Journal of Pest Science

, Volume 86, Issue 3, pp 621–631 | Cite as

Relating Ambrosia artemisiifolia and other weeds to the management of Hungarian sunflower crops

  • Gyula Pinke
  • Péter Karácsony
  • Zoltán Botta-Dukát
  • Bálint Czúcz
Original Paper


The weed control of sunflower is a great challenge for farmers throughout the World. In Hungary, one of the greatest concerns is the pernicious weed Ambrosia artemisiifolia, which produces allergenic pollen. The main goal of this study was to identify cultural, weed-management and environmental factors determining weed species composition and the abundance of A. artemisiifolia in sunflower fields. Altogether 49 sunflower fields across Hungary were surveyed for their weed flora, and 30 environmental, cultural and weed-management factors were measured. Using a minimal adequate model containing 14 terms, 38 % of the total variation in species data could be explained. Soil Mg and Ca content, preceding crop, temperature, and field size had significant effects on species composition. Most of the herbicides were effective against annual grass species, but no herbicide was universally effective against broad-leaved weeds. Almost all types of weeds were efficiently reduced with mechanical weed control. A relatively high share of the explanatory variables were environmental factors, suggesting that the success of weed management in sunflower fields strongly depends on a complex of edaphic and climatic constraints. The abundance of Ambrosia artemisiifolia was positively correlated with high soil Ca content, lower temperature, the preceding crop being a cereal, and smaller field sizes; while considering herbicides it seemed to be most sensitive to fluorchloridon and propisochlor application. To reduce noxious broad-leaved weed species could require specific herbicide mixtures, and mechanical weed control should also be integrated into weed management.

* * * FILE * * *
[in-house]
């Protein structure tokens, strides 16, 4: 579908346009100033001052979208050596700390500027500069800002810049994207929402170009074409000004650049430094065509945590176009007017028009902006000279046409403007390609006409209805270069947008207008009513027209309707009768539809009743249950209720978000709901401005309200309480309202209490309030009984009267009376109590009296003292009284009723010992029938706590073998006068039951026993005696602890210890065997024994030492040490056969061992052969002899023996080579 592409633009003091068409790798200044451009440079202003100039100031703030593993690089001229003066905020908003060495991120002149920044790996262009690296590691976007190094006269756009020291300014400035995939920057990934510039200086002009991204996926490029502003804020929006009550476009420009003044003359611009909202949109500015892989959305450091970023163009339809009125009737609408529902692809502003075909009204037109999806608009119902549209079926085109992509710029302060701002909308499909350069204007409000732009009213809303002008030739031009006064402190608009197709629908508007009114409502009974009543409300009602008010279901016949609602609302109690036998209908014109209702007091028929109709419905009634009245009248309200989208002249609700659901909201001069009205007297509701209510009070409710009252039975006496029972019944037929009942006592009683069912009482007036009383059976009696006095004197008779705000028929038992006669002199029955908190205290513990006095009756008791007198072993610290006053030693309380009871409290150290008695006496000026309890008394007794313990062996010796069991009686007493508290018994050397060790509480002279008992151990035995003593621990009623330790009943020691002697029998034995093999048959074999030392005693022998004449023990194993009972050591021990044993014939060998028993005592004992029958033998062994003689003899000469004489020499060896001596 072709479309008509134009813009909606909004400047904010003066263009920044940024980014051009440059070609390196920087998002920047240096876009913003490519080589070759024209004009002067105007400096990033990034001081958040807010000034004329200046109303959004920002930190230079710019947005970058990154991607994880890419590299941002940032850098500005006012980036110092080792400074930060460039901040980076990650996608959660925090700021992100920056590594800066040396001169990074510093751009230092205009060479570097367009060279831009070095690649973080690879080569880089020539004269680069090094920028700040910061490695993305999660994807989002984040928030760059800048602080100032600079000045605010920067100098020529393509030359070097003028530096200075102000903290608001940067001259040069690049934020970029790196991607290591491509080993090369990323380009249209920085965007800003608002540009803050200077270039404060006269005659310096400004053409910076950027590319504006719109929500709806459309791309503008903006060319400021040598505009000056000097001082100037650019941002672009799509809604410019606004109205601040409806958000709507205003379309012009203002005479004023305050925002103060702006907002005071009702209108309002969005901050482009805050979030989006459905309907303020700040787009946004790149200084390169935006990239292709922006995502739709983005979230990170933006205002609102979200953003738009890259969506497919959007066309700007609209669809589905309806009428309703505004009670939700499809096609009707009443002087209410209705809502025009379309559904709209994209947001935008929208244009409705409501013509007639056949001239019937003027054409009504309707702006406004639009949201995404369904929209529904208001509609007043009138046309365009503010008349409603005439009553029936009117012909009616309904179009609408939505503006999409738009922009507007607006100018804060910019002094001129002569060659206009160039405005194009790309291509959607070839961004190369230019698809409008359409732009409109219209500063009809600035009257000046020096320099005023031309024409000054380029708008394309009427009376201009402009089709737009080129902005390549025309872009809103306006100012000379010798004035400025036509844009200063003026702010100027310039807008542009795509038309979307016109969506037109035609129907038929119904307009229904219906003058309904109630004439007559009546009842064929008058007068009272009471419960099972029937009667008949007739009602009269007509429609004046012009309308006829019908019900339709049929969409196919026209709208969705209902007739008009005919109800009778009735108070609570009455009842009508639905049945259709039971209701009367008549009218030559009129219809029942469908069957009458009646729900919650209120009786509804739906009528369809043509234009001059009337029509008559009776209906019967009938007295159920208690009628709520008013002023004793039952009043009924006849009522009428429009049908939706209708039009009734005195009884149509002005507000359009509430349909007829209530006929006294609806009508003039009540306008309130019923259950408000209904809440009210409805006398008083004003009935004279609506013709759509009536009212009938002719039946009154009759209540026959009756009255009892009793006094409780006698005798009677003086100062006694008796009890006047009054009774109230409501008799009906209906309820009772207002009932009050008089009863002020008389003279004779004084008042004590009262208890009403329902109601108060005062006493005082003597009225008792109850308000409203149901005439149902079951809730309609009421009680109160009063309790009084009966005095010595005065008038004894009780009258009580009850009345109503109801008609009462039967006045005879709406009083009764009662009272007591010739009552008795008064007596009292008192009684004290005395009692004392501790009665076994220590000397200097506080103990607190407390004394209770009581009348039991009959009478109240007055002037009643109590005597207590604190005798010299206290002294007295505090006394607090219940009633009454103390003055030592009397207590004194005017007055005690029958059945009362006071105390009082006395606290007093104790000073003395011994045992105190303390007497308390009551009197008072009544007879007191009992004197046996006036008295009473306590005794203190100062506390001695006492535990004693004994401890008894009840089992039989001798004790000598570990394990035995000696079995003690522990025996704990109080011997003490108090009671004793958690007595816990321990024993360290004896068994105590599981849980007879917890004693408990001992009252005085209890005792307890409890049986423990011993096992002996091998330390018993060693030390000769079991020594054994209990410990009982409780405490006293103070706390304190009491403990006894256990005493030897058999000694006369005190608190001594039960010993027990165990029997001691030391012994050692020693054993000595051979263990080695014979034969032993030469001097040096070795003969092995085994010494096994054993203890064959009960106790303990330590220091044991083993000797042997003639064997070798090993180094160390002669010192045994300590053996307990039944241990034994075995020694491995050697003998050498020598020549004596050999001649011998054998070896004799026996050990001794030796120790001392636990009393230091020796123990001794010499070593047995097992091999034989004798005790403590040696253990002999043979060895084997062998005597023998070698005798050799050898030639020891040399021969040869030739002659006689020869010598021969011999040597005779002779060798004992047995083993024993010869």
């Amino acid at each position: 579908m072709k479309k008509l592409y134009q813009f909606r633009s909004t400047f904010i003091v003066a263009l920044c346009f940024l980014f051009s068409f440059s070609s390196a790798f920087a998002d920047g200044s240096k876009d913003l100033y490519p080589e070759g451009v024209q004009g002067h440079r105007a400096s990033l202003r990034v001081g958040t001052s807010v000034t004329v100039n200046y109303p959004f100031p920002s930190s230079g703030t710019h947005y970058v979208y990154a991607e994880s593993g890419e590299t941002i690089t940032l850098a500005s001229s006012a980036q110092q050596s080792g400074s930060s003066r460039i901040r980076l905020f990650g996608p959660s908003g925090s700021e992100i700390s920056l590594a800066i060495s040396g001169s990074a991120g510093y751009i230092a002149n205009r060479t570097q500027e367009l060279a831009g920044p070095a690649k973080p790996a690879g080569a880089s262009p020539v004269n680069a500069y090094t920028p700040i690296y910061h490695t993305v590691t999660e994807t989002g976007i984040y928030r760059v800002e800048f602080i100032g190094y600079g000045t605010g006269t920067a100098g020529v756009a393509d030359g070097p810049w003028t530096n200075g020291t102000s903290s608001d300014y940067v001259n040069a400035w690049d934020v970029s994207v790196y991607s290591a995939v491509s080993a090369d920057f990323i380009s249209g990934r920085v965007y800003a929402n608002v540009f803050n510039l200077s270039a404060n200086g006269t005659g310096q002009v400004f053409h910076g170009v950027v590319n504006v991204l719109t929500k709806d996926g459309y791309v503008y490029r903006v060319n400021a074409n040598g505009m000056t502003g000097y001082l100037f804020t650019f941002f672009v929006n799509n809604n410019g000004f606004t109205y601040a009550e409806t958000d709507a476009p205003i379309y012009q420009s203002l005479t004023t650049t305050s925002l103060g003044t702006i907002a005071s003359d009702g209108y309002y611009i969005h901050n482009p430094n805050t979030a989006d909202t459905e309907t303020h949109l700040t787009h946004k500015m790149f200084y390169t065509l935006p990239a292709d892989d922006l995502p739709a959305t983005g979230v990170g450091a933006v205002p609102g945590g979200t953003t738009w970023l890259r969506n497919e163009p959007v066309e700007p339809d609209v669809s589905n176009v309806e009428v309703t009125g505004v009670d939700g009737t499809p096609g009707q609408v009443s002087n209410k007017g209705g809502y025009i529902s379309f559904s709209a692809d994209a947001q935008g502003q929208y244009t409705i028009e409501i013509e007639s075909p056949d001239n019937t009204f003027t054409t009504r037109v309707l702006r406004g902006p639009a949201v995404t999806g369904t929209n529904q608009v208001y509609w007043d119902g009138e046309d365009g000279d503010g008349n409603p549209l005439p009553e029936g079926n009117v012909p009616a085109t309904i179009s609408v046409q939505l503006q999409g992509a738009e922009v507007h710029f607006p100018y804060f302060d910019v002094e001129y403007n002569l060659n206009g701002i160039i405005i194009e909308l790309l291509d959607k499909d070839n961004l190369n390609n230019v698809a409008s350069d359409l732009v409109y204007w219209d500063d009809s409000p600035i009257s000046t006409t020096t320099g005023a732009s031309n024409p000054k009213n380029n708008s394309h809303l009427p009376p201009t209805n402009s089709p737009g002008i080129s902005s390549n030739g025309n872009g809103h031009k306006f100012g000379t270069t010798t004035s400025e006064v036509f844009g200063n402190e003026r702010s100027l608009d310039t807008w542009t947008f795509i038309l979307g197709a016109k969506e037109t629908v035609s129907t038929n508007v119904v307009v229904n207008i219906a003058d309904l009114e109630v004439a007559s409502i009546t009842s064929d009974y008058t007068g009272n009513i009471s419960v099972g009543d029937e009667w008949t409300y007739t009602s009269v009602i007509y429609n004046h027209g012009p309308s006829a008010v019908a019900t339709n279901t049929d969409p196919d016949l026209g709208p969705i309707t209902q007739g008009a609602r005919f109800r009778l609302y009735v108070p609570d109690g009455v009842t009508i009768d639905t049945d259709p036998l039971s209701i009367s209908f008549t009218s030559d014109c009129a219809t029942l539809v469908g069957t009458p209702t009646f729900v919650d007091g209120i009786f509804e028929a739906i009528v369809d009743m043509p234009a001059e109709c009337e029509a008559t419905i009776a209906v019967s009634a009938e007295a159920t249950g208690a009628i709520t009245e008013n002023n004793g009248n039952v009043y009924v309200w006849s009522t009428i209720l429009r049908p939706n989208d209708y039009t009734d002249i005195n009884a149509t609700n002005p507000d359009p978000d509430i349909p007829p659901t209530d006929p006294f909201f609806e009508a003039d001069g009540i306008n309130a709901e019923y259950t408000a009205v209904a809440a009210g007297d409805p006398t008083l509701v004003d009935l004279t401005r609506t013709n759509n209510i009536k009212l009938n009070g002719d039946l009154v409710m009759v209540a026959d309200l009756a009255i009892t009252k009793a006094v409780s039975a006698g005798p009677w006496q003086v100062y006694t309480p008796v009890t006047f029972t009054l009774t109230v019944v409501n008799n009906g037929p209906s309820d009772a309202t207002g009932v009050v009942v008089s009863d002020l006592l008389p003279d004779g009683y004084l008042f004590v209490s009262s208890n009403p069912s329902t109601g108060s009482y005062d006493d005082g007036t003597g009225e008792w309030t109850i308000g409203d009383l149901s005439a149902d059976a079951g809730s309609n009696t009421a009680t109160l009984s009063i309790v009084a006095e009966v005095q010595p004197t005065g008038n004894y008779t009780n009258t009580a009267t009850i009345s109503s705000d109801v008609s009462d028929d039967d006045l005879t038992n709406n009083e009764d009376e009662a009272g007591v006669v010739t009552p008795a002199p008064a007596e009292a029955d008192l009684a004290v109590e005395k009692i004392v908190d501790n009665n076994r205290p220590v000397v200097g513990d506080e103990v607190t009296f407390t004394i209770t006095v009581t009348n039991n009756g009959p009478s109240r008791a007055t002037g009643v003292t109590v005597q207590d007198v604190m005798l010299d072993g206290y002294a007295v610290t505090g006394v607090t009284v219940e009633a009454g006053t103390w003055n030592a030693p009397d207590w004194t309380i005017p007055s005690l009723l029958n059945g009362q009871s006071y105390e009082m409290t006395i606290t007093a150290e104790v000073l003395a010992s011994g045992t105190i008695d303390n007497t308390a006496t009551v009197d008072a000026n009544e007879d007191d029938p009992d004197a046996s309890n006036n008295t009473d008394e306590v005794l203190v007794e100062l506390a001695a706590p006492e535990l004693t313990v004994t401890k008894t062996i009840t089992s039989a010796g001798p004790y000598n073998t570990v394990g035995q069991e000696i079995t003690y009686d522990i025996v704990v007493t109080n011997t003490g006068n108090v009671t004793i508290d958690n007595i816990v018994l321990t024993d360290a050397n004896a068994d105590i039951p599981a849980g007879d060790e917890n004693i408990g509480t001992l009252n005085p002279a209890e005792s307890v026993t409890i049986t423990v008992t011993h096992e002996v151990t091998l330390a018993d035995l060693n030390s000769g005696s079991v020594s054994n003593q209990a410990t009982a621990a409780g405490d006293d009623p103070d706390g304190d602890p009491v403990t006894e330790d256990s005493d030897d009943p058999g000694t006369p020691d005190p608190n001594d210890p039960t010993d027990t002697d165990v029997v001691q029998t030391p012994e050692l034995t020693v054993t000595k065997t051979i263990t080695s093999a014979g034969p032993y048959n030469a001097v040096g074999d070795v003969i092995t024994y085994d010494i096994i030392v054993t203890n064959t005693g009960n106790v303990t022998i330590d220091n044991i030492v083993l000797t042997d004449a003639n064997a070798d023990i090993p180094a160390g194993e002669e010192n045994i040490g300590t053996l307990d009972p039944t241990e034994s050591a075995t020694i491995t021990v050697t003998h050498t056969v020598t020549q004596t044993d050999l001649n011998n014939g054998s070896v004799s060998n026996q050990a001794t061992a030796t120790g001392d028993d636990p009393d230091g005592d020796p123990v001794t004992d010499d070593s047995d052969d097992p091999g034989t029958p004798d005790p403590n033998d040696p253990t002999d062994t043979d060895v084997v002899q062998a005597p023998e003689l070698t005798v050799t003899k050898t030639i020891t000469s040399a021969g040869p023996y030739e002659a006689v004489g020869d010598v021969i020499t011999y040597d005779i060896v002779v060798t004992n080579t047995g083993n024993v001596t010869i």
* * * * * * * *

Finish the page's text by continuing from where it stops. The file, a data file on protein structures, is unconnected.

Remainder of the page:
Agroecology Common ragweed Environment Helianthus annuus Herbicide Redundancy analysis Soil Weed flora Weed control 



This work was supported by projects FVM 12.932/1/2009 and TÁMOP 4.2.1/B-09/1/KONV-2010-0006. The work of Bálint Czúcz was supported by the János Bolyai Research fellowship of the Hungarian Academy of Sciences. We thank Richard Gunton and two other reviewers for their valuable comments and for revising our English.


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Copyright information

© Springer-Verlag Berlin Heidelberg 2013

Authors and Affiliations

  • Gyula Pinke
    • 1
  • Péter Karácsony
    • 1
  • Zoltán Botta-Dukát
    • 2
  • Bálint Czúcz
    • 2
  1. 1.Faculty of Agricultural and Food SciencesUniversity of West HungaryMosonmagyaróvárHungary
  2. 2.Institute of Ecology and BotanyMTA Centre for Ecological ResearchVácrátótHungary

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